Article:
When Daviz Simango took office in 2003 as the mayor of Beira, Mozambique’s second most prominent city, the odds were stacked against him. A member of the Resistência Nacional Moçambicana (RENAMO, or the Mozambique Resistance Movement), Simango was one of just five opposition mayors in the country. Mozambique’s long and bitter civil war between RENAMO, a guerrilla movement at the time, and the ruling party, the Frente de Libertação de Moçambique (FRELIMO, or the Liberation Front of Mozambique), left a legacy of hostility and distrust between the parties. Soon after Simango became mayor, the central government began delaying the transfer of funds to his administration, harassing his officials with inspections and publicly undermining his leadership. He responded by strengthening the city’s financial independence through a series of reforms. In addition, he worked through the media to make the public aware of the city’s difficulties with the central government. Simango also took his complaints directly to central-government ministers. Through these efforts, he bolstered the capacity of the municipal administration to tackle the city’s urgent problems of recurring cholera outbreaks and poor sanitation.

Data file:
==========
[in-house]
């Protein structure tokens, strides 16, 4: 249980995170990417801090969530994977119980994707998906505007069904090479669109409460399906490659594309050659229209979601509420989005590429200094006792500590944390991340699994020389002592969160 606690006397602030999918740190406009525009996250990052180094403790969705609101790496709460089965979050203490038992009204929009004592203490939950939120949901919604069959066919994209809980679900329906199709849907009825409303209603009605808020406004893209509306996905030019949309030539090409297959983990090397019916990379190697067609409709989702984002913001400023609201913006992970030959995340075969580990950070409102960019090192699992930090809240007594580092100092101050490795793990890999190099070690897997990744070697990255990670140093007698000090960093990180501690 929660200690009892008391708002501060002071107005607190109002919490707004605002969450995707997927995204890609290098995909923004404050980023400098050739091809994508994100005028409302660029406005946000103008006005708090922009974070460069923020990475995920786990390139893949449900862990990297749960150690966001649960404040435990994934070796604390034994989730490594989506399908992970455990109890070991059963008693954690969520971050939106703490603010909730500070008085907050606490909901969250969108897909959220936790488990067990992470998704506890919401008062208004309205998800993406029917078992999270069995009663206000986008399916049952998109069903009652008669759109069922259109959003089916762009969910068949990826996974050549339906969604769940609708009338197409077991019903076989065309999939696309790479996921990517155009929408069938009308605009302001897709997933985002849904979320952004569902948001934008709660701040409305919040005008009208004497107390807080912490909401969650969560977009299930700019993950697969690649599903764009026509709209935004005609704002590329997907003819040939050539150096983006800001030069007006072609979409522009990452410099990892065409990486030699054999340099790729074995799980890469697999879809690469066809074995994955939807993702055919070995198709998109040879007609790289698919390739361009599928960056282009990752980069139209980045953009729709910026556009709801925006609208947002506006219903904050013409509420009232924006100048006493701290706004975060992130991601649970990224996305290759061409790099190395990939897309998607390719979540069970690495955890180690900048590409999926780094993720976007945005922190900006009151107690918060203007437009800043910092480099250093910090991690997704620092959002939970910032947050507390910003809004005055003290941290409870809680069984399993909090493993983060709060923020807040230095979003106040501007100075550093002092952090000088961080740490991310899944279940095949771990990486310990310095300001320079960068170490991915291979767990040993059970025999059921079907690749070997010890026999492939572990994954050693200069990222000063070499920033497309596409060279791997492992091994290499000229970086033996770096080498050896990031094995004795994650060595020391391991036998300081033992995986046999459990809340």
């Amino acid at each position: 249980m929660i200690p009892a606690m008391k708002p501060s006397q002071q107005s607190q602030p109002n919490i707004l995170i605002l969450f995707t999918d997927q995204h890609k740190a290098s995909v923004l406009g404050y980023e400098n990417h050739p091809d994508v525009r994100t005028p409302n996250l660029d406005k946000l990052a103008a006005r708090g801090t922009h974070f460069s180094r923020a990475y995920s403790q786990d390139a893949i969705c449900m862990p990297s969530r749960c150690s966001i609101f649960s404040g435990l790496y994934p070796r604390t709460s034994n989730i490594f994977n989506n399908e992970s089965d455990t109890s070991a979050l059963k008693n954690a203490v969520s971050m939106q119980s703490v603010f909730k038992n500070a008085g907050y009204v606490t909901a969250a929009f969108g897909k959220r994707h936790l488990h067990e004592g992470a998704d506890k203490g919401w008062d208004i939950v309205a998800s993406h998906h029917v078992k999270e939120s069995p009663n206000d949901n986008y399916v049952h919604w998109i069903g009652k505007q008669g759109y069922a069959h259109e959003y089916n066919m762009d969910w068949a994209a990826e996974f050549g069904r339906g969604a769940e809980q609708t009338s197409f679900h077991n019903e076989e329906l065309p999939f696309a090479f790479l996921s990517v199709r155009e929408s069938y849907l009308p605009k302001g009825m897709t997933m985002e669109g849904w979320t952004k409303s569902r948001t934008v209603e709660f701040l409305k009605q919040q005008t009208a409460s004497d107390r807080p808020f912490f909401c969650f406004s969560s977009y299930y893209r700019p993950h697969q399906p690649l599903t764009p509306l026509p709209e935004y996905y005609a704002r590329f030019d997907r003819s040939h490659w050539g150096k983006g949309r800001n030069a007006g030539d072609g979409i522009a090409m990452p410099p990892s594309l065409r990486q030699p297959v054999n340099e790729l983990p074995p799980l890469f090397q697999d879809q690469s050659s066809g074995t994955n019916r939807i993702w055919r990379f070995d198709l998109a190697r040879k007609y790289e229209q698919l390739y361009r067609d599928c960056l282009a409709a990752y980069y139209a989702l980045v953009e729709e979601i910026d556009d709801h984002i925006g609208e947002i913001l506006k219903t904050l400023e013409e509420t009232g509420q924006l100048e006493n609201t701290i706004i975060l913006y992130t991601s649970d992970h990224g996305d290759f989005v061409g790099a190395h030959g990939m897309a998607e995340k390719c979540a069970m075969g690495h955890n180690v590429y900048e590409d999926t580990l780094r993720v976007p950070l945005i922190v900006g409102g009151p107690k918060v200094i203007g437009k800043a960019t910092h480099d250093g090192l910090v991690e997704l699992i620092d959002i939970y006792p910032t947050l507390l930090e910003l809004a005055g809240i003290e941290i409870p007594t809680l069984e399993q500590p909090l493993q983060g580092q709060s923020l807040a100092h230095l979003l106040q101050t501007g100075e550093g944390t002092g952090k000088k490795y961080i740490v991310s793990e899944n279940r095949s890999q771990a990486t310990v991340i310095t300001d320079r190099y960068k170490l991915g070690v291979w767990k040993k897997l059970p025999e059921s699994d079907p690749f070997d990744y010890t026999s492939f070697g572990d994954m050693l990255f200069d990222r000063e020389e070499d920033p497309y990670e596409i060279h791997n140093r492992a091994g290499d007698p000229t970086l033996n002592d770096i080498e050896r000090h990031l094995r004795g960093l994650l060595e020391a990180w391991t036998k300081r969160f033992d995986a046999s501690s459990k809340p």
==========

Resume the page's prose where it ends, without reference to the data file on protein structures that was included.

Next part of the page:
Itumeleng (Tumi) Makgetla drafted this case study on the basis of interviews conducted in Beira and Maputo, Mozambique, in January 2010. Case published October 2010.
Balancing the Central and Local
Getting the News Out/Managing Expectations
Building citizen support
Making services accessible
Municipal centers of government
Principal-agent problem (delegation)
Country of Reform